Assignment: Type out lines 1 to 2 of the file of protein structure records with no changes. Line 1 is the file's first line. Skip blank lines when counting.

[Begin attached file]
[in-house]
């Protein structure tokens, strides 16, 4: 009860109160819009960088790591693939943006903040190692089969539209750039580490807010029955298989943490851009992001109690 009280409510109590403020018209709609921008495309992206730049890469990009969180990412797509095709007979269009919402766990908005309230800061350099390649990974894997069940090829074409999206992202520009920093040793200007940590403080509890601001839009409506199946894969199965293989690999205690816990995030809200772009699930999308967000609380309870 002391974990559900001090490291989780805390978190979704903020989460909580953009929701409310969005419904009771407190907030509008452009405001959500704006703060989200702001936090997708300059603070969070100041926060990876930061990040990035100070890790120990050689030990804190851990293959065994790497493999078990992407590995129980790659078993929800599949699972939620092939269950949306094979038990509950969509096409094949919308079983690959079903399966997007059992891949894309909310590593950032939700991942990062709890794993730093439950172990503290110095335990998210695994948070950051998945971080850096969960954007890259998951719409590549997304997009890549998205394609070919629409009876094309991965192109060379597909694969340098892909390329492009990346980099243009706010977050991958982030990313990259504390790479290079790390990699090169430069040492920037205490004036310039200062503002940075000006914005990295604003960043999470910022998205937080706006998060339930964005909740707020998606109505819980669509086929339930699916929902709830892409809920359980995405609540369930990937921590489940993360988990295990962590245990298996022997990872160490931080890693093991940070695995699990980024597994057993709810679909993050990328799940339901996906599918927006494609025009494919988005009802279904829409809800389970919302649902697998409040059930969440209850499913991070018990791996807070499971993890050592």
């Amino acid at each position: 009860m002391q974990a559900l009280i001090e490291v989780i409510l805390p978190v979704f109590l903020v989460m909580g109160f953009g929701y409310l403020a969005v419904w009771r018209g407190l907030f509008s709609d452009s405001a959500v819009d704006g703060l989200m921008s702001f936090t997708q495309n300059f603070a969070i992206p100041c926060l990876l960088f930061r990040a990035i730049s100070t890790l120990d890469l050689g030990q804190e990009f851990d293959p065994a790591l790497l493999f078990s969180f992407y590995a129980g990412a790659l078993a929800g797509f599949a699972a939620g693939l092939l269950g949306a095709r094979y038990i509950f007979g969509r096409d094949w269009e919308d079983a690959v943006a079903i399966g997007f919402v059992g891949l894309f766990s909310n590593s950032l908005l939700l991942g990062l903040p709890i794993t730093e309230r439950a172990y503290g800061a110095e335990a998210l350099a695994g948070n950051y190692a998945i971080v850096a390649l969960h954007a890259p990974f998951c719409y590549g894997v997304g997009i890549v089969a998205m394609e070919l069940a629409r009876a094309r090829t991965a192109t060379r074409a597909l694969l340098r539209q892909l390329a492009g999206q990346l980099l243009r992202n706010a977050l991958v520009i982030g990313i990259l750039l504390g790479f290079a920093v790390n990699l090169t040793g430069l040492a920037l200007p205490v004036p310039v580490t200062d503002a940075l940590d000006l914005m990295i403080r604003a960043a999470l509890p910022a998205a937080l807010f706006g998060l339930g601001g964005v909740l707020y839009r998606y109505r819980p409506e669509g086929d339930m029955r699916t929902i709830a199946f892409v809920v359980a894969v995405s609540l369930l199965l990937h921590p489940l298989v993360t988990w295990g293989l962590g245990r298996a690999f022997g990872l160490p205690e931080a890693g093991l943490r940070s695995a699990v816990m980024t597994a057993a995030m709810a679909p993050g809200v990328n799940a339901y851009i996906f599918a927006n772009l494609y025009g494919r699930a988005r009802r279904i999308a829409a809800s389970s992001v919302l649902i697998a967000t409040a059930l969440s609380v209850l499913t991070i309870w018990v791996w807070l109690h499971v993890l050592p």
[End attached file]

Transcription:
[in-house]
């Protein structure tokens, strides 16, 4: 009860109160819009960088790591693939943006903040190692089969539209750039580490807010029955298989943490851009992001109690 009280409510109590403020018209709609921008495309992206730049890469990009969180990412797509095709007979269009919402766990908005309230800061350099390649990974894997069940090829074409999206992202520009920093040793200007940590403080509890601001839009409506199946894969199965293989690999205690816990995030809200772009699930999308967000609380309870 002391974990559900001090490291989780805390978190979704903020989460909580953009929701409310969005419904009771407190907030509008452009405001959500704006703060989200702001936090997708300059603070969070100041926060990876930061990040990035100070890790120990050689030990804190851990293959065994790497493999078990992407590995129980790659078993929800599949699972939620092939269950949306094979038990509950969509096409094949919308079983690959079903399966997007059992891949894309909310590593950032939700991942990062709890794993730093439950172990503290110095335990998210695994948070950051998945971080850096969960954007890259998951719409590549997304997009890549998205394609070919629409009876094309991965192109060379597909694969340098892909390329492009990346980099243009706010977050991958982030990313990259504390790479290079790390990699090169430069040492920037205490004036310039200062503002940075000006914005990295604003960043999470910022998205937080706006998060339930964005909740707020998606109505819980669509086929339930699916929902709830892409809920359980995405609540369930990937921590489940993360988990295990962590245990298996022997990872160490931080890693093991940070695995699990980024597994057993709810679909993050990328799940339901996906599918927006494609025009494919988005009802279904829409809800389970919302649902697998409040059930969440209850499913991070018990791996807070499971993890050592």